In 2016, Tina Jordan, 55, declared herself “completely against” Donald Trump’s candidacy.
She voted for Hillary Clinton despite being a registered Democrat in Pennsylvania, a vital swing state that swung for Mr. Trump that year and gave him the presidency.
However, in 2020, Ms. Jordan had a change of heart and supported Mr. Trump because, as she said, his administration coincided with “the best I’ve been in a long time, financially.”
Two years into Joe Biden’s presidency, Ms. Jordan said she didn’t believe he was “in touch with small company owners” like herself, and that she would “probably vote for Trump again” if he ran in 2024.
The key state in this year’s midterm elections is Pennsylvania, where Democrats are vying for control of the governor’s office and a seat in the US Senate while against a candidate who supports Mr. Trump’s bogus assertion that the 2020 election was rigged.
Mr. Biden has long bragged about his middle-class Pennsylvania upbringing and made his connections to the state a cornerstone of his political identity. He has also bragged about the state’s economic performance.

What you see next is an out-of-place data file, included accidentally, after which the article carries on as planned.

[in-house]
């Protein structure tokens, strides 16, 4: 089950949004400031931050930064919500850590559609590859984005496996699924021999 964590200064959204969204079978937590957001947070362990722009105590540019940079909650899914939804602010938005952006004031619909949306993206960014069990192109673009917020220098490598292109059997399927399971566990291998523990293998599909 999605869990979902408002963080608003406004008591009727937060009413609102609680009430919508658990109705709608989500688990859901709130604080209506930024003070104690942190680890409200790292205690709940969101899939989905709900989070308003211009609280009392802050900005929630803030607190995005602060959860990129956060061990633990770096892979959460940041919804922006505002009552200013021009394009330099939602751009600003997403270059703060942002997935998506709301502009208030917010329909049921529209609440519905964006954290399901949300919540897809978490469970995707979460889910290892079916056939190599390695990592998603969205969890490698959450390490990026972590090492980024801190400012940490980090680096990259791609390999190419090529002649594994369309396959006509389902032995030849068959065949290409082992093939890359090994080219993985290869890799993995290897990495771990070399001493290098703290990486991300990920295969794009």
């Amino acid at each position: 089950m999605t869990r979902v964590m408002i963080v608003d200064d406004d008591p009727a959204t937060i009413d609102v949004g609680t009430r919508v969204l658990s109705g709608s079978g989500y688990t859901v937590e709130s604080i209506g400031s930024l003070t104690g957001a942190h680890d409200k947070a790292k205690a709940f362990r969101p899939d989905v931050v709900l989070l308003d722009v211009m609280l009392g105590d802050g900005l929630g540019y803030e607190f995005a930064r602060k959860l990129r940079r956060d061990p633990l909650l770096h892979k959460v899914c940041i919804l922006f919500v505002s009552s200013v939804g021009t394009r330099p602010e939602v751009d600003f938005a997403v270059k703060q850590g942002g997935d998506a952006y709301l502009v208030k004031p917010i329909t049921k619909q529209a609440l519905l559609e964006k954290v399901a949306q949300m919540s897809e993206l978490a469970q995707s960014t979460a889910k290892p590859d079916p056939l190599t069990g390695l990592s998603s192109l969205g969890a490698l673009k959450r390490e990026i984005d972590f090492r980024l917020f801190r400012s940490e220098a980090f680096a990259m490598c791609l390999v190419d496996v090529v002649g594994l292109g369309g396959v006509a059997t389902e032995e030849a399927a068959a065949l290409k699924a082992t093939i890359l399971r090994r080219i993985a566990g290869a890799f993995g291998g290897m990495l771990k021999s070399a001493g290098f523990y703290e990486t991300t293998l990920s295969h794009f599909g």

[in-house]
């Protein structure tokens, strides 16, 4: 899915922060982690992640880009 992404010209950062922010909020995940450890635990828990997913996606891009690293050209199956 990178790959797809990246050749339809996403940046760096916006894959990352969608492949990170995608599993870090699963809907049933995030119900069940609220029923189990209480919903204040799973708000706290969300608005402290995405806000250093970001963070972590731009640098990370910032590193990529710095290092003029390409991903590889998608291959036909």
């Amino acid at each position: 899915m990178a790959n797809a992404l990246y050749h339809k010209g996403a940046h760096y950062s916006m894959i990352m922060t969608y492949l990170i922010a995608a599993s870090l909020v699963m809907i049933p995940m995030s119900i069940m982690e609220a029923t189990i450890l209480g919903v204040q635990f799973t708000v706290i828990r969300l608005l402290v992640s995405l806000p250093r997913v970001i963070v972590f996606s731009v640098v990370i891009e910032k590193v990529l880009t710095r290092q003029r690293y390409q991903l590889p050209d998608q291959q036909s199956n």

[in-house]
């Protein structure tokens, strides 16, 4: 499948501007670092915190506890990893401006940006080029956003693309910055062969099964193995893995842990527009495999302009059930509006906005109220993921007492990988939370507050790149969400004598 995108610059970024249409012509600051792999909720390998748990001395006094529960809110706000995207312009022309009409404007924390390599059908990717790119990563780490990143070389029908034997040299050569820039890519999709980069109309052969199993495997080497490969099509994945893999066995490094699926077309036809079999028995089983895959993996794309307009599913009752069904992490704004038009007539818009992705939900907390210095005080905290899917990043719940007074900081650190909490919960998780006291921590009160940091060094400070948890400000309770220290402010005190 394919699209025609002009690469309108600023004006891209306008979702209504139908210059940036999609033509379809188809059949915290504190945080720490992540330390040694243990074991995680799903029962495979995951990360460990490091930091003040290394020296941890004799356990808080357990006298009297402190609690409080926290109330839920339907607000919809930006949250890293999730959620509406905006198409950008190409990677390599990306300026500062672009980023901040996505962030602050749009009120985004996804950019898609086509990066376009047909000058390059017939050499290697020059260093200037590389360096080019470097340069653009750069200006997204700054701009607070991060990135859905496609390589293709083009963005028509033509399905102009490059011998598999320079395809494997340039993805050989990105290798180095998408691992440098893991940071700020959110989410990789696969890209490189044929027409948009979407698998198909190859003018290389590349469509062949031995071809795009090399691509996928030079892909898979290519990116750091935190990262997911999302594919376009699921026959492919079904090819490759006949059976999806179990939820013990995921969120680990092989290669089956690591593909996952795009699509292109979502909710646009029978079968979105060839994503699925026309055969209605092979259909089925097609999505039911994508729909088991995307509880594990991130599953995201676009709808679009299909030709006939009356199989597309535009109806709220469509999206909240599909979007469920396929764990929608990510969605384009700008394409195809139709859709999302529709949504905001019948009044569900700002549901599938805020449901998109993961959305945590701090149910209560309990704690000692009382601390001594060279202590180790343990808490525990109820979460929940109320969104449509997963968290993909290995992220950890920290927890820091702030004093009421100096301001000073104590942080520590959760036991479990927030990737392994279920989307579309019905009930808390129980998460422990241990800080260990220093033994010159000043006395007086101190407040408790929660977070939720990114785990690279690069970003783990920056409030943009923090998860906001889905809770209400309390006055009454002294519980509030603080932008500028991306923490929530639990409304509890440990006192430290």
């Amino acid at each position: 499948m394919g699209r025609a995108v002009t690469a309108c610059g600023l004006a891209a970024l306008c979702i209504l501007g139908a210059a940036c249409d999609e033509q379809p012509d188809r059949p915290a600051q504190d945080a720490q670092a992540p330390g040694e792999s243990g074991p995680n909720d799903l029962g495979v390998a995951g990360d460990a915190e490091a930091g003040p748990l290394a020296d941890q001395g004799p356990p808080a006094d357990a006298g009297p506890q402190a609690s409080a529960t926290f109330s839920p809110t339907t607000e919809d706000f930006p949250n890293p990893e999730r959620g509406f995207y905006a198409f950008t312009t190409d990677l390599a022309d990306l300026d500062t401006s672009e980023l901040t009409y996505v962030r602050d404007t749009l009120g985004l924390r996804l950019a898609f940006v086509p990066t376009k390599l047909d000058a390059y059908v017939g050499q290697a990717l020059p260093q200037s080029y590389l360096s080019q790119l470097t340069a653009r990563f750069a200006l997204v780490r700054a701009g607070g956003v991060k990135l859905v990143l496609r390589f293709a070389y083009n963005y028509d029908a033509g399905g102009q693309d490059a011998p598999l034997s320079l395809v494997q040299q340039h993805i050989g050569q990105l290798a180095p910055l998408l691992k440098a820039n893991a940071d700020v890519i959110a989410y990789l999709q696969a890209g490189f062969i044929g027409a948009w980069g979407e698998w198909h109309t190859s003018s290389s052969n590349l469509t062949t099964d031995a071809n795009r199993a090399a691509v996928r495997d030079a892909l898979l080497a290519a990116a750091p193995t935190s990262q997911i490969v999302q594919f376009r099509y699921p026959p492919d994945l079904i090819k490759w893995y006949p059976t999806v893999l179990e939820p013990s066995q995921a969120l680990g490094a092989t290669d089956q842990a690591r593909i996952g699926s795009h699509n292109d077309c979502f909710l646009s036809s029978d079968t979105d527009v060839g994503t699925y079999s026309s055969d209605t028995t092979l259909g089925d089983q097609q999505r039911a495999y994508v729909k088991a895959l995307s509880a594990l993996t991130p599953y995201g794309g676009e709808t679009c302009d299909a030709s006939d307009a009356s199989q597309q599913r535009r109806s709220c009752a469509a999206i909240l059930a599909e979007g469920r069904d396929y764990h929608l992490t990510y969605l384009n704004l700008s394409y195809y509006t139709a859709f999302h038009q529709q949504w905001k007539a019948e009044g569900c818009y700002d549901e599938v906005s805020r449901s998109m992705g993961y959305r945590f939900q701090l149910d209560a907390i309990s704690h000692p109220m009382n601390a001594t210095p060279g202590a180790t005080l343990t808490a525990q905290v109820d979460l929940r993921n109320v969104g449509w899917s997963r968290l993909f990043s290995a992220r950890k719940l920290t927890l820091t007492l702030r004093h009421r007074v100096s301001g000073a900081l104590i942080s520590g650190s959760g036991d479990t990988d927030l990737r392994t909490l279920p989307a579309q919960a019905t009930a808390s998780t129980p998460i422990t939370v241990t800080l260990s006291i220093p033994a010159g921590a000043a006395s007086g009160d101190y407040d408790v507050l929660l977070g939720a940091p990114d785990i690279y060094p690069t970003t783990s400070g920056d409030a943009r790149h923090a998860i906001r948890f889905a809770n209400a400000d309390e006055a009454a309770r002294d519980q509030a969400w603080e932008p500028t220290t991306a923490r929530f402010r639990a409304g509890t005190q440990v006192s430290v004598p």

Earlier this month, he stated at a speech in Philadelphia that “today, America’s economy is quicker, stronger than any other advanced nation in the world.”
In small-town Pennsylvania, though, meaningful economic transformation appears to be far off despite Washington’s assurances. For Democrats, this divide might be problematic.
Insiders have cautioned that voters must believe the economy is recovering if Democrats are to avoid suffering significant losses in the next midterm elections. The party has taken the brunt of the ire of Americans over the skyrocketing inflation.
Democrats are anticipated to lose the majority they currently hold in at least one chamber of Congress, despite the president’s party scoring policy victories in the last few weeks of the summer by passing long-awaited climate legislation that, they claim, also addresses inflation and announcing student loan debt relief for millions.